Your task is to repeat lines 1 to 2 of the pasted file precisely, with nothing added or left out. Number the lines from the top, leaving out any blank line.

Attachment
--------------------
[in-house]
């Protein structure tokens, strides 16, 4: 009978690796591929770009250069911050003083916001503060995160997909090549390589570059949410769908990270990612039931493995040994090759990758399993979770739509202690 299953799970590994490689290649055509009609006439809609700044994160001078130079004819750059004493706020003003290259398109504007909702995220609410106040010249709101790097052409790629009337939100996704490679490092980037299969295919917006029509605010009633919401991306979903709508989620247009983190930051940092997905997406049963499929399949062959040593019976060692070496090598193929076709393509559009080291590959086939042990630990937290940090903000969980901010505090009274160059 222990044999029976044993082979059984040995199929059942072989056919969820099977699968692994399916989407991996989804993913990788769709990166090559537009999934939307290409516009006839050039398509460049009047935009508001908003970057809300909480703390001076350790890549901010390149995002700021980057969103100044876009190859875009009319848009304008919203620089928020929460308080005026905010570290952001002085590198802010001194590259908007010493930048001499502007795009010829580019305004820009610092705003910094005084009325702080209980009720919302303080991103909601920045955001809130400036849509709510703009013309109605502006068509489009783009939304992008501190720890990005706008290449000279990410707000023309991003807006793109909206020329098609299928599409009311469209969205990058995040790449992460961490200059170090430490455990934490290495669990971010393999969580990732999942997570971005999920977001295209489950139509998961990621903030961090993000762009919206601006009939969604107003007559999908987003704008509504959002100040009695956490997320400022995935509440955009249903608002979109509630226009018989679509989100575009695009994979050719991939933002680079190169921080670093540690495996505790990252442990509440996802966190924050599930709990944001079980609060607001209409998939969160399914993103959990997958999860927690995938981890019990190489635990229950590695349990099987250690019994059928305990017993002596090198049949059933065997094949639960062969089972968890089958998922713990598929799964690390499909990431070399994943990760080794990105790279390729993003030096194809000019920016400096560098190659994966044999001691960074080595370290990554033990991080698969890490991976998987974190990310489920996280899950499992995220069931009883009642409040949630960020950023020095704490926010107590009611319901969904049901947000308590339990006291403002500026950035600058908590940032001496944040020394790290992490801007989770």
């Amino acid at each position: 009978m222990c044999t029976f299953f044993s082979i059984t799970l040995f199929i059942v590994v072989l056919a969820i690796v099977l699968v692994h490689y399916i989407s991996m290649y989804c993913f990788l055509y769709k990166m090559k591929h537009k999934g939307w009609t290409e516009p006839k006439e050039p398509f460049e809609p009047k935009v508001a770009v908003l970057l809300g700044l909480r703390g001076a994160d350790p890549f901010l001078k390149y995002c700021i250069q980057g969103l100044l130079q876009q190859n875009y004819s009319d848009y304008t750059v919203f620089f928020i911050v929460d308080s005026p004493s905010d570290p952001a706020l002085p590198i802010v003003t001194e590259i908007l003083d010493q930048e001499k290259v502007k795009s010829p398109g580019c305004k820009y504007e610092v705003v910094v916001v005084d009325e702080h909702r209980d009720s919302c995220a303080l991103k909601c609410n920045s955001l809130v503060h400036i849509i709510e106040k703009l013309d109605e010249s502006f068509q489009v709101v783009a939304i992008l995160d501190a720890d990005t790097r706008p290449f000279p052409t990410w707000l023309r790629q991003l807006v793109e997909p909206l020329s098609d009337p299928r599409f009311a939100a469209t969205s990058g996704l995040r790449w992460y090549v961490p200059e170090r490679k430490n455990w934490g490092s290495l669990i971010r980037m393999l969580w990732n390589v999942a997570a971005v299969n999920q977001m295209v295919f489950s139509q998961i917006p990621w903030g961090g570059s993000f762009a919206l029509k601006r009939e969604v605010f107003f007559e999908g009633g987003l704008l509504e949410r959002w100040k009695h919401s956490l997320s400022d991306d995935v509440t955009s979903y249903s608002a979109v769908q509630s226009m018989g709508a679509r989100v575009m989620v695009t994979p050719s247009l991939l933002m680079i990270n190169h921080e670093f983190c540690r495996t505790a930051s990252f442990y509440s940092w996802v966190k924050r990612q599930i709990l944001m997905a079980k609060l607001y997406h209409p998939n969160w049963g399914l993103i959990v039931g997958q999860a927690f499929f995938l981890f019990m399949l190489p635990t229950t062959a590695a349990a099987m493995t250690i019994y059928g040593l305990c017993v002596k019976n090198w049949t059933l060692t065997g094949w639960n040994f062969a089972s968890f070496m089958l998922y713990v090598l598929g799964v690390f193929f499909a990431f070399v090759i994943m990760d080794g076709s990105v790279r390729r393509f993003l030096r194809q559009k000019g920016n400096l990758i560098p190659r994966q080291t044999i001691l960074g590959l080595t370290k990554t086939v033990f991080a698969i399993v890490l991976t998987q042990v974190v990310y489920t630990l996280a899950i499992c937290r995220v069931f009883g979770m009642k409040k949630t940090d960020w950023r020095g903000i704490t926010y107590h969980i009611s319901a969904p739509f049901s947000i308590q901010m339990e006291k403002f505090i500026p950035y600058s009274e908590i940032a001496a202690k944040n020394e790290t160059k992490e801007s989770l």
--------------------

[in-house]
């Protein structure tokens, strides 16, 4: 009978690796591929770009250069911050003083916001503060995160997909090549390589570059949410769908990270990612039931493995040994090759990758399993979770739509202690 299953799970590994490689290649055509009609006439809609700044994160001078130079004819750059004493706020003003290259398109504007909702995220609410106040010249709101790097052409790629009337939100996704490679490092980037299969295919917006029509605010009633919401991306979903709508989620247009983190930051940092997905997406049963499929399949062959040593019976060692070496090598193929076709393509559009080291590959086939042990630990937290940090903000969980901010505090009274160059 222990044999029976044993082979059984040995199929059942072989056919969820099977699968692994399916989407991996989804993913990788769709990166090559537009999934939307290409516009006839050039398509460049009047935009508001908003970057809300909480703390001076350790890549901010390149995002700021980057969103100044876009190859875009009319848009304008919203620089928020929460308080005026905010570290952001002085590198802010001194590259908007010493930048001499502007795009010829580019305004820009610092705003910094005084009325702080209980009720919302303080991103909601920045955001809130400036849509709510703009013309109605502006068509489009783009939304992008501190720890990005706008290449000279990410707000023309991003807006793109909206020329098609299928599409009311469209969205990058995040790449992460961490200059170090430490455990934490290495669990971010393999969580990732999942997570971005999920977001295209489950139509998961990621903030961090993000762009919206601006009939969604107003007559999908987003704008509504959002100040009695956490997320400022995935509440955009249903608002979109509630226009018989679509989100575009695009994979050719991939933002680079190169921080670093540690495996505790990252442990509440996802966190924050599930709990944001079980609060607001209409998939969160399914993103959990997958999860927690995938981890019990190489635990229950590695349990099987250690019994059928305990017993002596090198049949059933065997094949639960062969089972968890089958998922713990598929799964690390499909990431070399994943990760080794990105790279390729993003030096194809000019920016400096560098190659994966044999001691960074080595370290990554033990991080698969890490991976998987974190990310489920996280899950499992995220069931009883009642409040949630960020950023020095704490926010107590009611319901969904049901947000308590339990006291403002500026950035600058908590940032001496944040020394790290992490801007989770």